Covering ten dots on a table with ten equal-sized coins: explanation of proof

Note: This question has been posted on StackOverflow. I have moved it here because:

  1. I am curious about the answer
  2. The OP has not shown any interest in moving it himself

In the Communications of the ACM, August 2008 “Puzzled” column, Peter Winkler asked the following question:

On the table before us are 10 dots,
and in our pocket are 10 $1 coins.
Prove the coins can be placed on the
table (no two overlapping) in such a
way that all dots are covered. Figure
2 shows a valid placement of the coins
for this particular set of dots; they
are transparent so we can see them.
The three coins at the bottom are not
needed.

In the following issue, he presented his proof:

We had to show that any 10 dots on a
table can be covered by
non-overlapping $1 coins, in a problem
devised by Naoki Inaba and sent to me
by his friend, Hirokazu Iwasawa, both
puzzle mavens in Japan.

The key is to note that packing disks
arranged in a honeycomb pattern cover
more than 90% of the plane. But how do
we know they do? A disk of radius one
fits inside a regular hexagon made up
of six equilateral triangles of
altitude one. Since each such triangle
has area $\frac{\sqrt{3}}{3}$, the hexagon
itself has area $2 \sqrt{3}$; since the
hexagons tile the plane in a honeycomb
pattern, the disks, each with area $\pi$,
cover $\frac{\pi}{2\sqrt{3}}\approx .9069$ of the
plane’s surface.

It follows that if the disks are
placed randomly on the plane, the
probability that any particular point
is covered is .9069. Therefore, if we
randomly place lots of $1 coins
(borrowed) on the table in a hexagonal
pattern, on average, 9.069 of our 10
points will be covered, meaning at
least some of the time all 10 will be
covered. (We need at most only 10
coins so give back the rest.)

What does it mean that the disks cover
90.69% of the infinite plane? The easiest way to answer is to say,
perhaps, that the percentage of any
large square covered by the disks
approaches this value as the square
expands. What is “random” about the
placement of the disks? One way to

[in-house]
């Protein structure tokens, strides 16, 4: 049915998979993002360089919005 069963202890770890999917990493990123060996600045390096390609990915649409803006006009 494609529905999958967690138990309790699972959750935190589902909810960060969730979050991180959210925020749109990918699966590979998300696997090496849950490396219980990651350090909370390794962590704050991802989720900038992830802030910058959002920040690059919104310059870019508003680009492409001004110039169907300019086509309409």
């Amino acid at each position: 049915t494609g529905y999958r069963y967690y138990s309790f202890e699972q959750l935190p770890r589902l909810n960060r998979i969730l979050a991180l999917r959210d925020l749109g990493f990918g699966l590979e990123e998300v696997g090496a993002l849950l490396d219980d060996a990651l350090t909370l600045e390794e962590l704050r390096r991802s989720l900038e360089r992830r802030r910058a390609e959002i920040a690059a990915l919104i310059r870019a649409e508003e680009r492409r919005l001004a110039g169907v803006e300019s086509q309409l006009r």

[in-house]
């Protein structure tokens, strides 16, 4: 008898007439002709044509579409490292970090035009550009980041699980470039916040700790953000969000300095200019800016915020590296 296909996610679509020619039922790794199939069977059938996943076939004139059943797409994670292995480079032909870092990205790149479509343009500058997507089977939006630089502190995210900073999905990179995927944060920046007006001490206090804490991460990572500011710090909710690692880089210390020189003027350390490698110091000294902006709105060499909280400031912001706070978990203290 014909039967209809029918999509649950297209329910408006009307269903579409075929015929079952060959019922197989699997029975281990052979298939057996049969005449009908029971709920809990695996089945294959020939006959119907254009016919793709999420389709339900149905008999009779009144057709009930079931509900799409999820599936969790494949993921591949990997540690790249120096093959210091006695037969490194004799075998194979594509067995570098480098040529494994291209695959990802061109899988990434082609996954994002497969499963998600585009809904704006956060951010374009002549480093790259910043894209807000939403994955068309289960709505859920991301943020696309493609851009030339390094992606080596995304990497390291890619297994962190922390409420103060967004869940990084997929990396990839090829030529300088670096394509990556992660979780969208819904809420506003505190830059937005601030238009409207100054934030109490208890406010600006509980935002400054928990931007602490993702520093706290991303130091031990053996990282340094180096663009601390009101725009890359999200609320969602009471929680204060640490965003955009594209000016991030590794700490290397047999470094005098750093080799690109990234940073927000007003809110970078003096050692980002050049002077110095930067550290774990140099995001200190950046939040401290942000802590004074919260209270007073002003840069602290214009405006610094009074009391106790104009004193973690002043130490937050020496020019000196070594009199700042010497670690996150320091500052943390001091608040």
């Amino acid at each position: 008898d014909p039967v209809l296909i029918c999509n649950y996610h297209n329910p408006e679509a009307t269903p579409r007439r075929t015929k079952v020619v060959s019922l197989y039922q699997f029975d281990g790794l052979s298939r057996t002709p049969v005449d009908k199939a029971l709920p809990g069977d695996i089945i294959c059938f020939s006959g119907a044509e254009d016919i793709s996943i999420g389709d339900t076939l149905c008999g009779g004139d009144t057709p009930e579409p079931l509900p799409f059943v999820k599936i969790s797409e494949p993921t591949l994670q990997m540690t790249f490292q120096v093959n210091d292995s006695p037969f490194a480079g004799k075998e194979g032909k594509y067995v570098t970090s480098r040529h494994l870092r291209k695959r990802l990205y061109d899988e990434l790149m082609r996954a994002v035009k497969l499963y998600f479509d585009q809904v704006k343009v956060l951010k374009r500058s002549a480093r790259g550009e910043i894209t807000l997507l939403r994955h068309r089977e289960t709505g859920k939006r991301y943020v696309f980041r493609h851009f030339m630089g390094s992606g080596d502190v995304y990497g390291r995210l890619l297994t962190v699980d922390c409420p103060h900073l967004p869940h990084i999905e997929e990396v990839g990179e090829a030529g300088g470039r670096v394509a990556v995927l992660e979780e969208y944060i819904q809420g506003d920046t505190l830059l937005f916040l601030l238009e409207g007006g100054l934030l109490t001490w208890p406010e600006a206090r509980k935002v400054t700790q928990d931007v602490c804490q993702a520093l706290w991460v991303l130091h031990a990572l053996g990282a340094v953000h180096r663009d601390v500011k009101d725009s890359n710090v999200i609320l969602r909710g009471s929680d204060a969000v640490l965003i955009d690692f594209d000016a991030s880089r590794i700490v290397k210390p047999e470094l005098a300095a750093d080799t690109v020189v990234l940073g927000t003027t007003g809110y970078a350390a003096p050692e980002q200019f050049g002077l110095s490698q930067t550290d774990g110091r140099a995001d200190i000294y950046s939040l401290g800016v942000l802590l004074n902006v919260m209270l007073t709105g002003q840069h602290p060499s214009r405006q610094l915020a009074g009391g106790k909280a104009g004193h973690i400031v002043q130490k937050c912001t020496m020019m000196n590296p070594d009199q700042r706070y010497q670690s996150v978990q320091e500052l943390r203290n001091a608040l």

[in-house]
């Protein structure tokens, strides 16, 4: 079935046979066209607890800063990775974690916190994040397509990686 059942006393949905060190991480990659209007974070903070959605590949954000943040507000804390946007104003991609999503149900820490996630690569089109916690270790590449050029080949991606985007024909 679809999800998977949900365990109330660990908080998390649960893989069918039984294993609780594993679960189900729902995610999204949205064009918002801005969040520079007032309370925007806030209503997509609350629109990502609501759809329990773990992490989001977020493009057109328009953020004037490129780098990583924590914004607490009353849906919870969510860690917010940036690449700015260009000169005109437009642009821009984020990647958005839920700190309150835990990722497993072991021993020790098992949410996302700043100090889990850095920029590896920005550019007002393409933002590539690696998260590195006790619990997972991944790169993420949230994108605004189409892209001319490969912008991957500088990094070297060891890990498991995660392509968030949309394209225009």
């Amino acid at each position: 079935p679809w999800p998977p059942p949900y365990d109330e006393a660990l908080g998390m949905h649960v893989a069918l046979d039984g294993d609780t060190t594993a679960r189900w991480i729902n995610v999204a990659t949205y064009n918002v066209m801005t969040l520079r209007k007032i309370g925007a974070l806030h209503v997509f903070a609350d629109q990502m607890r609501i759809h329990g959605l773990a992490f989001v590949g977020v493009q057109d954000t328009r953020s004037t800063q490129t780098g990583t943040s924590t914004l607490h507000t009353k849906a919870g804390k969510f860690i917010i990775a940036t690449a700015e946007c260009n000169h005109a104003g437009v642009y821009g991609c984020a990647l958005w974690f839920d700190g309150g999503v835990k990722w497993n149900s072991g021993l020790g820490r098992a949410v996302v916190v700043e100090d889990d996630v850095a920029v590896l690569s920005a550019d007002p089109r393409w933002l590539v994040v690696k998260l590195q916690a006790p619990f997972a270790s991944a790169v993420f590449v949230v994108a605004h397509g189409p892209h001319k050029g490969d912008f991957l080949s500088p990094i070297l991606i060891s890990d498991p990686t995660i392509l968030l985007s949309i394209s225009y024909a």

think it through is to fix any packing
and any disk within it, then pick a
point uniformly at random from the
honeycomb hexagon containing the disk
and move the disk so its center is at
the chosen point.

I don’t understand. Doesn’t the probabilistic nature of this proof simply mean that in the majority of configurations, all 10 dots can be covered. Can’t we still come up with a configuration involving 10 (or less) dots where one of the dots can’t be covered?

Solutions Collecting From Web of "Covering ten dots on a table with ten equal-sized coins: explanation of proof"

Nice! The above proof proves that any configuration of 10 dots can be covered. What you have here is an example of the probabilistic method, which uses probability but gives a certain (not a probabilistic) conclusion (an example of probabilistic proofs of non-probabilistic theorems). This proof also implicitly uses the linearity of expectation, a fact that seem counter-intuitive in some cases until you get used to it.

To clarify the proof: given any configuration of 10 dots, fix the configuration, and consider placing honeycomb-pattern disks randomly. Now, what is the expected number $X$ of dots covered? Let $X_i$ be 1 if dot $i$ is covered, and $0$ otherwise. We know that $E[X] = E[X_1] + \dots + E[X_{10}]$, and also that $E[X_i] = \Pr(X_i = 1) \approx 0.9069$ as explained above, for all $i$. So $E[X] = 9.069$. (Note that we have obtained this result using linearity of expectation, even though it would be hard to argue about the events of covering the dots being independent.)

Now, since the average over placements of the disks (for the fixed configuration of points!) is 9.069, not all placements can cover ≤9 dots — at least one placement must cover all 10 dots.

The key point is that the 90.69% probability is with respect to “the disks [being] placed randomly on the plane”, not the points being placed randomly on the plane. That is, the set of points on the plane is fixed, but the honeycomb arrangement of the disks is placed over it at a random displacement. Since the probability that any such placement covers a given point is 0.9069, a random placement of the honeycomb will cover, on average, 9.069 points (this follows from linearity of expectation; I can expand on this if you like). Now the only way random placements can cover 9.069 points on average is if some of these placements cover 10 points — if all placements covered 9 points or less, the average number of points covered would be at most 9. Therefore, there exists a placement of the honeycomb arrangement that covers 10 points (though this proof doesn’t tell you what it is, or how to find it).

If you read carefully, this proof is for an arbitrary placement of dots. So given any dot arrangement, if we just place the coins randomly (in the honeycomb arrangement,) then on average we will cover slightly more than 9 of the dots. But since we can’t cover “part” of a dot (in this problem) then that means that there exists a random placement of the coins that covers all 10 dots. So no matter the configuration of dots, we know that there is always a way to cover the dots with at most 10 coins 🙂